Monday, 19 June 2017

‘Devil weeds’ threaten wildebeest migrations in Serengeti

13 June 2017

By Andy Coghlan

With names like “devil weed” and “famine weed”, perhaps it’s little wonder that these invasive plant species threaten to disrupt one of the great wonders of the world: the annual migration of 2 million animals across the savannahs of eastern Africa.

Initially planted for decoration at tourist lodges in Kenya’s Masai-Mara National Reserve, the invasive species are now spreading into and displacing natural vegetation out on the savannah. The large animals that cross these grasslands each year depend on them for food.
That’s the grim message from a new survey of the spread of invasive exotic plants in the Serengeti-Mara ecosystem, focusing on six species that pose the most serious threat to the migrating animals.

“Rampant invasions in the Serengeti-Mara ecosystem will certainly reduce forage production, leading to drastic declines in the populations of wildebeest, zebras and other large grazing mammals,” says Arne Witt of CABI Africa in Nairobi, Kenya. “These invasive plants are toxic or unpalatable, meaning there’s less forage available for wildlife to feed on.”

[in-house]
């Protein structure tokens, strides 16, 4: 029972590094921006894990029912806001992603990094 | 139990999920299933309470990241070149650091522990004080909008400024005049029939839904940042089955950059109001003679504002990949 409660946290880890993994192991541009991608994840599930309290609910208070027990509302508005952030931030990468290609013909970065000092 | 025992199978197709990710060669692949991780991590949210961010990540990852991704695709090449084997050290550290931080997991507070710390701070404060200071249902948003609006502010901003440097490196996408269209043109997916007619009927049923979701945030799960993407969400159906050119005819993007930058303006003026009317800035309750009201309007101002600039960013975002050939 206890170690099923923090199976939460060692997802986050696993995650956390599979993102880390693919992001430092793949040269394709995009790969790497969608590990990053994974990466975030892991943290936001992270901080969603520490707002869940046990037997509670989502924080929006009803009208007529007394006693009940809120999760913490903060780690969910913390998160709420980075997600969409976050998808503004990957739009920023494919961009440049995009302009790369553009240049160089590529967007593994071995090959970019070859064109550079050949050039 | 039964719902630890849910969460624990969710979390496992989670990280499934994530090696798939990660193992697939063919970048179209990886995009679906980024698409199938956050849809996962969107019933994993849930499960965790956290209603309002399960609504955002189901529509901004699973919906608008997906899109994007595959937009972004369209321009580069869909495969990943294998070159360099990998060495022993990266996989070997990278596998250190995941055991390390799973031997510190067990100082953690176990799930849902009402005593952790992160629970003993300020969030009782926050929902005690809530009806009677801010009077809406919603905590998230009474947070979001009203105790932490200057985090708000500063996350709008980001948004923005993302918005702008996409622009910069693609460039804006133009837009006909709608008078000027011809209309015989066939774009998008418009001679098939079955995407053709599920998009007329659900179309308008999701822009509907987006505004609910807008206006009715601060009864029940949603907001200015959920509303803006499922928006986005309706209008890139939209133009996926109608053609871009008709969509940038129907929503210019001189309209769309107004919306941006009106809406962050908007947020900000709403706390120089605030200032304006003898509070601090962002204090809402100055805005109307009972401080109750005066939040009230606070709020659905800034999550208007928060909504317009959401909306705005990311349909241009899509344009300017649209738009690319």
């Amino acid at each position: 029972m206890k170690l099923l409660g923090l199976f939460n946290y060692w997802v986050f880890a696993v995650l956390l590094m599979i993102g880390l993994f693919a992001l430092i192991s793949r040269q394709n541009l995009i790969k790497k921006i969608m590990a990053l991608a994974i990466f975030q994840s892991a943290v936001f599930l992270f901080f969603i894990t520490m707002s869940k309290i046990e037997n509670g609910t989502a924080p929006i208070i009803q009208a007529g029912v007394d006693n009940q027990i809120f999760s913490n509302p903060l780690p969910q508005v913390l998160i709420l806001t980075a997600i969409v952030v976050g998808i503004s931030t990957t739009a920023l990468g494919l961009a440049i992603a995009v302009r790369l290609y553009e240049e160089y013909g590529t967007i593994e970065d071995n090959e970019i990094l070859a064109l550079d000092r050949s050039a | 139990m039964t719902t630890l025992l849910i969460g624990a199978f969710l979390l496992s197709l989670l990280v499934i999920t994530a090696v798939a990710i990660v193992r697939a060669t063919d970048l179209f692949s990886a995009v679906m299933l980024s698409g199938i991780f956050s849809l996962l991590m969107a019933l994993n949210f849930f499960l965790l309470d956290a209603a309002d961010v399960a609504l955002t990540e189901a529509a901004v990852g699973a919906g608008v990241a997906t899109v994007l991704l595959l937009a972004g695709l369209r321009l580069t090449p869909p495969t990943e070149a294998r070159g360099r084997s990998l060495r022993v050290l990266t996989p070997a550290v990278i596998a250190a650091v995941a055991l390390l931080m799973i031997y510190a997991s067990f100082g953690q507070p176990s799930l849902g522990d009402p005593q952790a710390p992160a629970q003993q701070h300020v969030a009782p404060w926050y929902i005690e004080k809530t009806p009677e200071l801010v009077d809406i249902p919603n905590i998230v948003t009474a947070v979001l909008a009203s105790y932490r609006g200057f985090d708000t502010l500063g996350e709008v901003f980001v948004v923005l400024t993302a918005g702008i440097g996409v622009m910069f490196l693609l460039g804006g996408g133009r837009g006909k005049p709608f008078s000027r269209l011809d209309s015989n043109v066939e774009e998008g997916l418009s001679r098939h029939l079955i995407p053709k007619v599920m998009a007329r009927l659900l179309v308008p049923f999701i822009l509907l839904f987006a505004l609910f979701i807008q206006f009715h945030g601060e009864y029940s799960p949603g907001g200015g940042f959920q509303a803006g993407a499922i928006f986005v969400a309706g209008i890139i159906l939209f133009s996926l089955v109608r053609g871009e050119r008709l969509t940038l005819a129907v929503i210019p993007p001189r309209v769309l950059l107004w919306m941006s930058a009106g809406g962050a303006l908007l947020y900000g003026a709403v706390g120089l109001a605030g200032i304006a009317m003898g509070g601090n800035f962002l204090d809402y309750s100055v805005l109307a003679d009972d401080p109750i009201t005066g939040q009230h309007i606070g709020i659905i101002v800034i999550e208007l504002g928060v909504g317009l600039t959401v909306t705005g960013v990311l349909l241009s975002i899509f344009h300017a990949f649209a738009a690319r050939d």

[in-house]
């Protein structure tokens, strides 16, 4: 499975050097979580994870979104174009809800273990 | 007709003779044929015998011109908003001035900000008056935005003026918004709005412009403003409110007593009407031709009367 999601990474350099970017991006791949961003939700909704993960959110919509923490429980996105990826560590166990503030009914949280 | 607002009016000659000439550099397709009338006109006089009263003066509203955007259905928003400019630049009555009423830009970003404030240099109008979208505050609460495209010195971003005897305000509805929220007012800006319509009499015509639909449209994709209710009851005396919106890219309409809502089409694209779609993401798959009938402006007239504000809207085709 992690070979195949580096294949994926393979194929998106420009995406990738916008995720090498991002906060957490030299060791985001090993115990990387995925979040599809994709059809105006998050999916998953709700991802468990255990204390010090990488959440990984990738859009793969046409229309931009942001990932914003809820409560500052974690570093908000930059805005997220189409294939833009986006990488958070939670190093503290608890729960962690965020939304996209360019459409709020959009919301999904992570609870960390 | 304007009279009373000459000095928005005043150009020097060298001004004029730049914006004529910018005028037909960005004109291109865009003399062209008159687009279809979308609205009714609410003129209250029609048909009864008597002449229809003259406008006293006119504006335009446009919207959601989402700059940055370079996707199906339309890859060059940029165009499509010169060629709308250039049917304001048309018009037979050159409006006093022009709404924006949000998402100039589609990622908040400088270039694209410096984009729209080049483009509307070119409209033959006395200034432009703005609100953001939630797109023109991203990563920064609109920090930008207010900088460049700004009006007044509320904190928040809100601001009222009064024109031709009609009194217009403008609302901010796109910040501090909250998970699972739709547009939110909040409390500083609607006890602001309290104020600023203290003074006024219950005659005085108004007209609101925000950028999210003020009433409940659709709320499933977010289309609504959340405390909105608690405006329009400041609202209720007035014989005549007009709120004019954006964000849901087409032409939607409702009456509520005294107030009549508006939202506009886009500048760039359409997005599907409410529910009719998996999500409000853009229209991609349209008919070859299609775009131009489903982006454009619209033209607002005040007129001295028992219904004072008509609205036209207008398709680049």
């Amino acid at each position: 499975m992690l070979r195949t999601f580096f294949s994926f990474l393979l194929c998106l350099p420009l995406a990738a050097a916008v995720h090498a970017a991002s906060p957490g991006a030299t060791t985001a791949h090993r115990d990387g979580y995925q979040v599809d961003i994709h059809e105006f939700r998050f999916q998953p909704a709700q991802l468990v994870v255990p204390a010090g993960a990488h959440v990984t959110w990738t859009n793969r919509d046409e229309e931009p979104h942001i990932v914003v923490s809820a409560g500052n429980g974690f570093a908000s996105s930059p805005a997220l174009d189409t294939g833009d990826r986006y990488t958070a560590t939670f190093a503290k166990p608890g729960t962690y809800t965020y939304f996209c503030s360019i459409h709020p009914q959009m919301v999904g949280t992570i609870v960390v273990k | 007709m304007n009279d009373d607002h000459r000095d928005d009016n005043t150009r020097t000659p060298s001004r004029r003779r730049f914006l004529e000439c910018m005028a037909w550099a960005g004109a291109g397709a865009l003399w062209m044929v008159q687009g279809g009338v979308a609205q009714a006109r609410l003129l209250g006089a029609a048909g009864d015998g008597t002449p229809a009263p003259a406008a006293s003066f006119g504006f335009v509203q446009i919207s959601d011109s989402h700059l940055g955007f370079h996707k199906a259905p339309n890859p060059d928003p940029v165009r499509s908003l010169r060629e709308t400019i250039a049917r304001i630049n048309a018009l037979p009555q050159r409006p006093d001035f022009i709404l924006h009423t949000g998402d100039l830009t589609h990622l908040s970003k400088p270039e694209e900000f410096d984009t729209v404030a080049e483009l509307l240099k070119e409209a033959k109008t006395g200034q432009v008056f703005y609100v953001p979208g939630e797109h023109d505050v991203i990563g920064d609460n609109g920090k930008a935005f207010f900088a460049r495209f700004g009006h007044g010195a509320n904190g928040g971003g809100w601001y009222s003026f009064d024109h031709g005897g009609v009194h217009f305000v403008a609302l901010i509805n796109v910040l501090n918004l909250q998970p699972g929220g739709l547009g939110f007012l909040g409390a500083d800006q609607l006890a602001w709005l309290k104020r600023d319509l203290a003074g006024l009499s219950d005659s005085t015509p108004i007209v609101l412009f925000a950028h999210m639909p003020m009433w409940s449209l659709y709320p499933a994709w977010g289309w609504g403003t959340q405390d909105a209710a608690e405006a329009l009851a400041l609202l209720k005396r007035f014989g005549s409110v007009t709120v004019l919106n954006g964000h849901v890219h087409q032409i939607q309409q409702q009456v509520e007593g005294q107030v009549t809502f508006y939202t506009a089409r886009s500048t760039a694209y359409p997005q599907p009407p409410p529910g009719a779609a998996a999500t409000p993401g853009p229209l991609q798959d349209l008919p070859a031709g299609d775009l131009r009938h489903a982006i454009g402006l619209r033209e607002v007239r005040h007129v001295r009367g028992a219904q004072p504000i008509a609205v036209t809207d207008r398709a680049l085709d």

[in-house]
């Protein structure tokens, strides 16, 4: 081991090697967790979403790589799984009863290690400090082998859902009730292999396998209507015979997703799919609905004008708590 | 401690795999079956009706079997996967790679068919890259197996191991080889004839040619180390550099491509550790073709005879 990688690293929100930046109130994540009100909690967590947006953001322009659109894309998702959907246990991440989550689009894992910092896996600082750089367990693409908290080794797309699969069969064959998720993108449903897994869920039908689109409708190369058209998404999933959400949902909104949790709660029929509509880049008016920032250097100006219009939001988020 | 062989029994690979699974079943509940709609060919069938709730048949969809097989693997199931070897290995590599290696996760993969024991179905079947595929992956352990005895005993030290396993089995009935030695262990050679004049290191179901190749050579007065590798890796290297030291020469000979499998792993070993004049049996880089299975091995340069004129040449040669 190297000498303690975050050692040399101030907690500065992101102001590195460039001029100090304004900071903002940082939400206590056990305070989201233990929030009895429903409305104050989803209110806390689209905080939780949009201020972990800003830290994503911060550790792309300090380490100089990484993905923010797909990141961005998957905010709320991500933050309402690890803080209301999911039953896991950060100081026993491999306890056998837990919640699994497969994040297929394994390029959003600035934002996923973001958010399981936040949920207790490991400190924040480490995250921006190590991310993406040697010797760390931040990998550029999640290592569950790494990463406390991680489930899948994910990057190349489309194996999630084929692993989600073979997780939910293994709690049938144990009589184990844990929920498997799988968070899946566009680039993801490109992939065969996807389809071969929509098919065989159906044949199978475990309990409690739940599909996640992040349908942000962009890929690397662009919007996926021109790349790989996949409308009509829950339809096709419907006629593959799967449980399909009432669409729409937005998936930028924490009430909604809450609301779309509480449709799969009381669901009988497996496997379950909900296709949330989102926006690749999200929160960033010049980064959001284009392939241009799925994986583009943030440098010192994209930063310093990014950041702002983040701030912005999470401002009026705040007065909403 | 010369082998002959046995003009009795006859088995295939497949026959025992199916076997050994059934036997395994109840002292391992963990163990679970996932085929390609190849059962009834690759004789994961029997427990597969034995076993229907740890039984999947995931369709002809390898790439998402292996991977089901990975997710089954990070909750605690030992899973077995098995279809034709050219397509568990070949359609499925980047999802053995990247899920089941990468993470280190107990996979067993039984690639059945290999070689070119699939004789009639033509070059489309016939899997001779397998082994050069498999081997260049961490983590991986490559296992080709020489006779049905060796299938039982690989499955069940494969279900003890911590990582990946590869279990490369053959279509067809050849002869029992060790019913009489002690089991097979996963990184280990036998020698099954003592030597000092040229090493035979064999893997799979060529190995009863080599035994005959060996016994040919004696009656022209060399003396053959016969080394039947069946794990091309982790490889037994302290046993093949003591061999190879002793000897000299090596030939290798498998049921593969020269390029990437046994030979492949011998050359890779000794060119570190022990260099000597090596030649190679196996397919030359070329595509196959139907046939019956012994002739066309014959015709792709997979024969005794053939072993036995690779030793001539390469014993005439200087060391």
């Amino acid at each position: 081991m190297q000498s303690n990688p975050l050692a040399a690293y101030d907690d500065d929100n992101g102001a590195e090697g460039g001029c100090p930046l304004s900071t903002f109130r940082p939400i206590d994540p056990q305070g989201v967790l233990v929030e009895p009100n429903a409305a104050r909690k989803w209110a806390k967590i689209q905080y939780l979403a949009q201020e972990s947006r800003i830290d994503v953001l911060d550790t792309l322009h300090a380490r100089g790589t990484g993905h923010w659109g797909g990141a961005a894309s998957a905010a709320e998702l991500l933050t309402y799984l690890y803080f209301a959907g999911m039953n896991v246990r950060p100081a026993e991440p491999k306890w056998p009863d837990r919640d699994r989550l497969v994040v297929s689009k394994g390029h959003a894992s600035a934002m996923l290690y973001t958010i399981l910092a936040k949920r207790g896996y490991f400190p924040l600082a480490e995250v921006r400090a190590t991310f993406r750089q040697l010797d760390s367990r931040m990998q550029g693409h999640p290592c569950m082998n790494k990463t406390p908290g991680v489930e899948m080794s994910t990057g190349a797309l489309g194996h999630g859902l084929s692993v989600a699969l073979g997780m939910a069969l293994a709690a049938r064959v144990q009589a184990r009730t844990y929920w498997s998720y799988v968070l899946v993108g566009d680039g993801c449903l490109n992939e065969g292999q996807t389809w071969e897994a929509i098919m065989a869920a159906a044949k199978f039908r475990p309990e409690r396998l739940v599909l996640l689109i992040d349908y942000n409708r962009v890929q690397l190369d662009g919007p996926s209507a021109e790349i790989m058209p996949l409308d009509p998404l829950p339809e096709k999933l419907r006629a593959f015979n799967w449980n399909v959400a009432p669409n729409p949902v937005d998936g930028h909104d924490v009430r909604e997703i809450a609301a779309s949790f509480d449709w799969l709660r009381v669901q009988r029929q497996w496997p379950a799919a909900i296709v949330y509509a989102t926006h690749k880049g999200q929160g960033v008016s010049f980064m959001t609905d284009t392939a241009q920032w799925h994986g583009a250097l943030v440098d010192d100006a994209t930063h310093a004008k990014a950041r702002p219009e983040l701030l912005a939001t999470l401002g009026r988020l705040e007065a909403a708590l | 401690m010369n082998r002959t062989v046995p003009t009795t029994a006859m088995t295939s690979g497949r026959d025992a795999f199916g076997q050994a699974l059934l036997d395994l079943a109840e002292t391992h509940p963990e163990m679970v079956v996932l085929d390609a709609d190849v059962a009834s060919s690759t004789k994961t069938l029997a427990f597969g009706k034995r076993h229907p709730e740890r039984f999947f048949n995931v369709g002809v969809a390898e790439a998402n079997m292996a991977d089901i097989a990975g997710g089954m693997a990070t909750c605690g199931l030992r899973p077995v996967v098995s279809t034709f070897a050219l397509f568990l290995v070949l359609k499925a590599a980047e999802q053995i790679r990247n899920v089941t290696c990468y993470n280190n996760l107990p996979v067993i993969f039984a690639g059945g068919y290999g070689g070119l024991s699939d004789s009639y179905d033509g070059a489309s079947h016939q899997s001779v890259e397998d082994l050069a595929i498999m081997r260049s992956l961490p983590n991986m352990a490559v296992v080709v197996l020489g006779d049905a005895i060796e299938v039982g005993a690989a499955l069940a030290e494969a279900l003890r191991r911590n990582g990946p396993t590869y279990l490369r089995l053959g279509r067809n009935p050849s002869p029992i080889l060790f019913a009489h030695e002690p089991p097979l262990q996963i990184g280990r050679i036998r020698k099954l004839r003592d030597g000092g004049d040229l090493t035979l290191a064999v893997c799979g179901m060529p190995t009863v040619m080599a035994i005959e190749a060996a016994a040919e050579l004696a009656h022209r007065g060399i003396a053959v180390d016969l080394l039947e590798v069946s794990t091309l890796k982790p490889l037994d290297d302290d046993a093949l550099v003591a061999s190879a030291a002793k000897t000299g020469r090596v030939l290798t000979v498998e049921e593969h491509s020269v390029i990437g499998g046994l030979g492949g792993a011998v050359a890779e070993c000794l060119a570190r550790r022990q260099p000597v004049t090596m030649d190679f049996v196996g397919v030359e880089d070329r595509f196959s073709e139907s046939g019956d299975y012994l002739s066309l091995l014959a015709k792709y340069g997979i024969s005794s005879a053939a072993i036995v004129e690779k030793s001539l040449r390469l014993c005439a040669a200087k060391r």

One invader, called famine weed (Parthenium hysterophorus), has already been shown to displace 90 per cent of food in fields for livestock, and the effects would be the same for wildlife, says Witt.

Already, the animals’ food sources have been hit by drought and depletion of the Mara river, so their plight could be exacerbated if the plants continue to spread. The survey shows that the species are already infiltrating areas of grassland, creating impassable thickets of inedible vegetation where once there was only grass.

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